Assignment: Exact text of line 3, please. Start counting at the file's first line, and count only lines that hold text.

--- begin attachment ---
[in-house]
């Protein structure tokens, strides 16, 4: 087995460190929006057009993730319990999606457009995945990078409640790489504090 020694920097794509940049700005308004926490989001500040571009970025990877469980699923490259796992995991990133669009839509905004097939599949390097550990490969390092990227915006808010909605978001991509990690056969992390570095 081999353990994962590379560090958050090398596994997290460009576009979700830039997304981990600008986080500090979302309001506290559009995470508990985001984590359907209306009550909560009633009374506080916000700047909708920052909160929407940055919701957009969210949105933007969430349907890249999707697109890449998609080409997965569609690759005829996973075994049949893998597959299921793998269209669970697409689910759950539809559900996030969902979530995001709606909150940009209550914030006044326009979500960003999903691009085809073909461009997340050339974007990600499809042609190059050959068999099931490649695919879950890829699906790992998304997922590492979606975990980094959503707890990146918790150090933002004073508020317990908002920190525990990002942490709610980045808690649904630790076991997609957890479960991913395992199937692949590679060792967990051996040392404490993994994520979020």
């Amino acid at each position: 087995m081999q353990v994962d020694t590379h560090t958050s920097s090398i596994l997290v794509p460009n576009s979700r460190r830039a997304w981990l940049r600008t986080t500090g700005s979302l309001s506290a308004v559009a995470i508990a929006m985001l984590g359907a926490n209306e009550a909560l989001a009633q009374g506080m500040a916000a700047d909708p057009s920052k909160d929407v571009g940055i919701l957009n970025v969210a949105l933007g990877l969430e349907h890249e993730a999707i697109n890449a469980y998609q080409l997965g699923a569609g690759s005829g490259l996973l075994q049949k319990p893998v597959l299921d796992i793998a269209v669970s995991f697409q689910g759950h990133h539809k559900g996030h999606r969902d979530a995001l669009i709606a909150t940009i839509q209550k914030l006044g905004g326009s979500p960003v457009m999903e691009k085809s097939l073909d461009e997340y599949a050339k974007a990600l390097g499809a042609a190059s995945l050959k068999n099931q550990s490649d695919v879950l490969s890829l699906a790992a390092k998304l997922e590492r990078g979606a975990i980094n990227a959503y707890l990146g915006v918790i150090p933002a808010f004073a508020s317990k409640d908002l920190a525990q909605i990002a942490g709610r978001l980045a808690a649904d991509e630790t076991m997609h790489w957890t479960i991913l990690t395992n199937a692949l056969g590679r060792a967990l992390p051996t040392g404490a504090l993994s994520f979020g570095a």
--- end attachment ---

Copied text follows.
């Amino acid at each position: 087995m081999q353990v994962d020694t590379h560090t958050s920097s090398i596994l997290v794509p460009n576009s979700r460190r830039a997304w981990l940049r600008t986080t500090g700005s979302l309001s506290a308004v559009a995470i508990a929006m985001l984590g359907a926490n209306e009550a909560l989001a009633q009374g506080m500040a916000a700047d909708p057009s920052k909160d929407v571009g940055i919701l957009n970025v969210a949105l933007g990877l969430e349907h890249e993730a999707i697109n890449a469980y998609q080409l997965g699923a569609g690759s005829g490259l996973l075994q049949k319990p893998v597959l299921d796992i793998a269209v669970s995991f697409q689910g759950h990133h539809k559900g996030h999606r969902d979530a995001l669009i709606a909150t940009i839509q209550k914030l006044g905004g326009s979500p960003v457009m999903e691009k085809s097939l073909d461009e997340y599949a050339k974007a990600l390097g499809a042609a190059s995945l050959k068999n099931q550990s490649d695919v879950l490969s890829l699906a790992a390092k998304l997922e590492r990078g979606a975990i980094n990227a959503y707890l990146g915006v918790i150090p933002a808010f004073a508020s317990k409640d908002l920190a525990q909605i990002a942490g709610r978001l980045a808690a649904d991509e630790t076991m997609h790489w957890t479960i991913l990690t395992n199937a692949l056969g590679r060792a967990l992390p051996t040392g404490a504090l993994s994520f979020g570095a």